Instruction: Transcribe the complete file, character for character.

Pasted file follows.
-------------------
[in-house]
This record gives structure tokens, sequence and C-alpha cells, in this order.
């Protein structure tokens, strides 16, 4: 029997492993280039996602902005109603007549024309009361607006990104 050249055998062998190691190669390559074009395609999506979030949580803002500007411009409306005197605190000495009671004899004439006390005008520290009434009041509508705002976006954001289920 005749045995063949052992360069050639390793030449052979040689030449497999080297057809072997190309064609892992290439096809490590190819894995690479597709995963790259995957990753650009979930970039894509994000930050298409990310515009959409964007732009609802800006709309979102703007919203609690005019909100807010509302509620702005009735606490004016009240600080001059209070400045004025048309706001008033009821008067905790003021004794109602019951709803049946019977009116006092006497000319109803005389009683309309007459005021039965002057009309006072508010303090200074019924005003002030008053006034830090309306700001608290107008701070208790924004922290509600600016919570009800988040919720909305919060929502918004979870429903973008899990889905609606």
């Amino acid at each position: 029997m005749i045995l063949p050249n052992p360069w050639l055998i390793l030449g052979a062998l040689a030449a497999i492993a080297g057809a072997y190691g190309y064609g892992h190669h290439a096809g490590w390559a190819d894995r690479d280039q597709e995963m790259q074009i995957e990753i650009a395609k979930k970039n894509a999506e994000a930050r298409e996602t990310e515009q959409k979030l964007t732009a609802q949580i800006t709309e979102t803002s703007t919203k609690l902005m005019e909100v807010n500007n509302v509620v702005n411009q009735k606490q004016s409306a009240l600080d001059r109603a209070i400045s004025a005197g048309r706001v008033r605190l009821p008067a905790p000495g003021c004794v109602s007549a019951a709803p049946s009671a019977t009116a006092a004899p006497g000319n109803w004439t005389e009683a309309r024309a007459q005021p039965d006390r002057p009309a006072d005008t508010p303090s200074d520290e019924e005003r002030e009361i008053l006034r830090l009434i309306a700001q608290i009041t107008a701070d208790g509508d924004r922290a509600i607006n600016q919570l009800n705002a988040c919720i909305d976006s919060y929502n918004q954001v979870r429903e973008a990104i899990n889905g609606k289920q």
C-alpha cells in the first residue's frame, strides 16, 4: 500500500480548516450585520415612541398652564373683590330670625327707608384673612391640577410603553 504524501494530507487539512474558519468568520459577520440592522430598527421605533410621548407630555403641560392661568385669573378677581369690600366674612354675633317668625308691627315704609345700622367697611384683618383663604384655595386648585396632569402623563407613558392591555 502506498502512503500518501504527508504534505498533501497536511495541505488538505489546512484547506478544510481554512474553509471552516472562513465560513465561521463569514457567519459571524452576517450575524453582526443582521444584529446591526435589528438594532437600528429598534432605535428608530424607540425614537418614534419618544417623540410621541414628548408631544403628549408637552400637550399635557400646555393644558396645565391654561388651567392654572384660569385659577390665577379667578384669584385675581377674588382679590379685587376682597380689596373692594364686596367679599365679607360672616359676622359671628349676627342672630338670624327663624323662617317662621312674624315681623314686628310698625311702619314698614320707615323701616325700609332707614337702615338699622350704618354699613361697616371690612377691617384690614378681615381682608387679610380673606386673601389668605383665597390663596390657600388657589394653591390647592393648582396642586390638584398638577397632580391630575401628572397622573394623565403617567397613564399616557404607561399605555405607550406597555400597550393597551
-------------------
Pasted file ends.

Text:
[in-house]
This record gives structure tokens, sequence and C-alpha cells, in this order.
């Protein structure tokens, strides 16, 4: 029997492993280039996602902005109603007549024309009361607006990104 050249055998062998190691190669390559074009395609999506979030949580803002500007411009409306005197605190000495009671004899004439006390005008520290009434009041509508705002976006954001289920 005749045995063949052992360069050639390793030449052979040689030449497999080297057809072997190309064609892992290439096809490590190819894995690479597709995963790259995957990753650009979930970039894509994000930050298409990310515009959409964007732009609802800006709309979102703007919203609690005019909100807010509302509620702005009735606490004016009240600080001059209070400045004025048309706001008033009821008067905790003021004794109602019951709803049946019977009116006092006497000319109803005389009683309309007459005021039965002057009309006072508010303090200074019924005003002030008053006034830090309306700001608290107008701070208790924004922290509600600016919570009800988040919720909305919060929502918004979870429903973008899990889905609606």
């Amino acid at each position: 029997m005749i045995l063949p050249n052992p360069w050639l055998i390793l030449g052979a062998l040689a030449a497999i492993a080297g057809a072997y190691g190309y064609g892992h190669h290439a096809g490590w390559a190819d894995r690479d280039q597709e995963m790259q074009i995957e990753i650009a395609k979930k970039n894509a999506e994000a930050r298409e996602t990310e515009q959409k979030l964007t732009a609802q949580i800006t709309e979102t803002s703007t919203k609690l902005m005019e909100v807010n500007n509302v509620v702005n411009q009735k606490q004016s409306a009240l600080d001059r109603a209070i400045s004025a005197g048309r706001v008033r605190l009821p008067a905790p000495g003021c004794v109602s007549a019951a709803p049946s009671a019977t009116a006092a004899p006497g000319n109803w004439t005389e009683a309309r024309a007459q005021p039965d006390r002057p009309a006072d005008t508010p303090s200074d520290e019924e005003r002030e009361i008053l006034r830090l009434i309306a700001q608290i009041t107008a701070d208790g509508d924004r922290a509600i607006n600016q919570l009800n705002a988040c919720i909305d976006s919060y929502n918004q954001v979870r429903e973008a990104i899990n889905g609606k289920q």
C-alpha cells in the first residue's frame, strides 16, 4: 500500500480548516450585520415612541398652564373683590330670625327707608384673612391640577410603553 504524501494530507487539512474558519468568520459577520440592522430598527421605533410621548407630555403641560392661568385669573378677581369690600366674612354675633317668625308691627315704609345700622367697611384683618383663604384655595386648585396632569402623563407613558392591555 502506498502512503500518501504527508504534505498533501497536511495541505488538505489546512484547506478544510481554512474553509471552516472562513465560513465561521463569514457567519459571524452576517450575524453582526443582521444584529446591526435589528438594532437600528429598534432605535428608530424607540425614537418614534419618544417623540410621541414628548408631544403628549408637552400637550399635557400646555393644558396645565391654561388651567392654572384660569385659577390665577379667578384669584385675581377674588382679590379685587376682597380689596373692594364686596367679599365679607360672616359676622359671628349676627342672630338670624327663624323662617317662621312674624315681623314686628310698625311702619314698614320707615323701616325700609332707614337702615338699622350704618354699613361697616371690612377691617384690614378681615381682608387679610380673606386673601389668605383665597390663596390657600388657589394653591390647592393648582396642586390638584398638577397632580391630575401628572397622573394623565403617567397613564399616557404607561399605555405607550406597555400597550393597551